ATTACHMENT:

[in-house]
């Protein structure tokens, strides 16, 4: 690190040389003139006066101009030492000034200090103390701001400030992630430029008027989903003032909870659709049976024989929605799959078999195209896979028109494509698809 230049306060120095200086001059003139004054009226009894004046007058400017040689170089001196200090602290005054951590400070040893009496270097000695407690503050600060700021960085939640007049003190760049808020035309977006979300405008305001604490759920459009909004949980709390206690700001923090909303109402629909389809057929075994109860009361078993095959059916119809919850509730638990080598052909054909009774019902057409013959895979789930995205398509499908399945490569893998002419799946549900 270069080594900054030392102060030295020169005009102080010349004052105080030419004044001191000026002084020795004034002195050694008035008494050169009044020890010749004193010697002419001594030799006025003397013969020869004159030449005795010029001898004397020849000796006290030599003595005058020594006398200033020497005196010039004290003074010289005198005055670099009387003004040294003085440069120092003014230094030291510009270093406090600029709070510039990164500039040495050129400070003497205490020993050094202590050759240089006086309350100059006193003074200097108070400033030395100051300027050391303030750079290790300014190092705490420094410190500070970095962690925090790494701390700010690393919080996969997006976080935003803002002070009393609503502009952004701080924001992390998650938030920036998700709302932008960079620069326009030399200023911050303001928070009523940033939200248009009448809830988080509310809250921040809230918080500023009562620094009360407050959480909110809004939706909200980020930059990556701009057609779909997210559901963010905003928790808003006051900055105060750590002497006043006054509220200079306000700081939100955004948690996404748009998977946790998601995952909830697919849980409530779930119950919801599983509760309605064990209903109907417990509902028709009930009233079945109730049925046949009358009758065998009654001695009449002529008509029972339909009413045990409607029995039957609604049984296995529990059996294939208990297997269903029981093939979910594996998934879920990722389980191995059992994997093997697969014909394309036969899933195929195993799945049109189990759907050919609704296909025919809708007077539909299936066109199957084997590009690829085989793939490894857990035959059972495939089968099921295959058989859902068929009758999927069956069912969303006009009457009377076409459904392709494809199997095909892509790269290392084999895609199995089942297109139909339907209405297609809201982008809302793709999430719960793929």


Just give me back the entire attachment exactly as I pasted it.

[in-house]
């Protein structure tokens, strides 16, 4: 690190040389003139006066101009030492000034200090103390701001400030992630430029008027989903003032909870659709049976024989929605799959078999195209896979028109494509698809 230049306060120095200086001059003139004054009226009894004046007058400017040689170089001196200090602290005054951590400070040893009496270097000695407690503050600060700021960085939640007049003190760049808020035309977006979300405008305001604490759920459009909004949980709390206690700001923090909303109402629909389809057929075994109860009361078993095959059916119809919850509730638990080598052909054909009774019902057409013959895979789930995205398509499908399945490569893998002419799946549900 270069080594900054030392102060030295020169005009102080010349004052105080030419004044001191000026002084020795004034002195050694008035008494050169009044020890010749004193010697002419001594030799006025003397013969020869004159030449005795010029001898004397020849000796006290030599003595005058020594006398200033020497005196010039004290003074010289005198005055670099009387003004040294003085440069120092003014230094030291510009270093406090600029709070510039990164500039040495050129400070003497205490020993050094202590050759240089006086309350100059006193003074200097108070400033030395100051300027050391303030750079290790300014190092705490420094410190500070970095962690925090790494701390700010690393919080996969997006976080935003803002002070009393609503502009952004701080924001992390998650938030920036998700709302932008960079620069326009030399200023911050303001928070009523940033939200248009009448809830988080509310809250921040809230918080500023009562620094009360407050959480909110809004939706909200980020930059990556701009057609779909997210559901963010905003928790808003006051900055105060750590002497006043006054509220200079306000700081939100955004948690996404748009998977946790998601995952909830697919849980409530779930119950919801599983509760309605064990209903109907417990509902028709009930009233079945109730049925046949009358009758065998009654001695009449002529008509029972339909009413045990409607029995039957609604049984296995529990059996294939208990297997269903029981093939979910594996998934879920990722389980191995059992994997093997697969014909394309036969899933195929195993799945049109189990759907050919609704296909025919809708007077539909299936066109199957084997590009690829085989793939490894857990035959059972495939089968099921295959058989859902068929009758999927069956069912969303006009009457009377076409459904392709494809199997095909892509790269290392084999895609199995089942297109139909339907209405297609809201982008809302793709999430719960793929």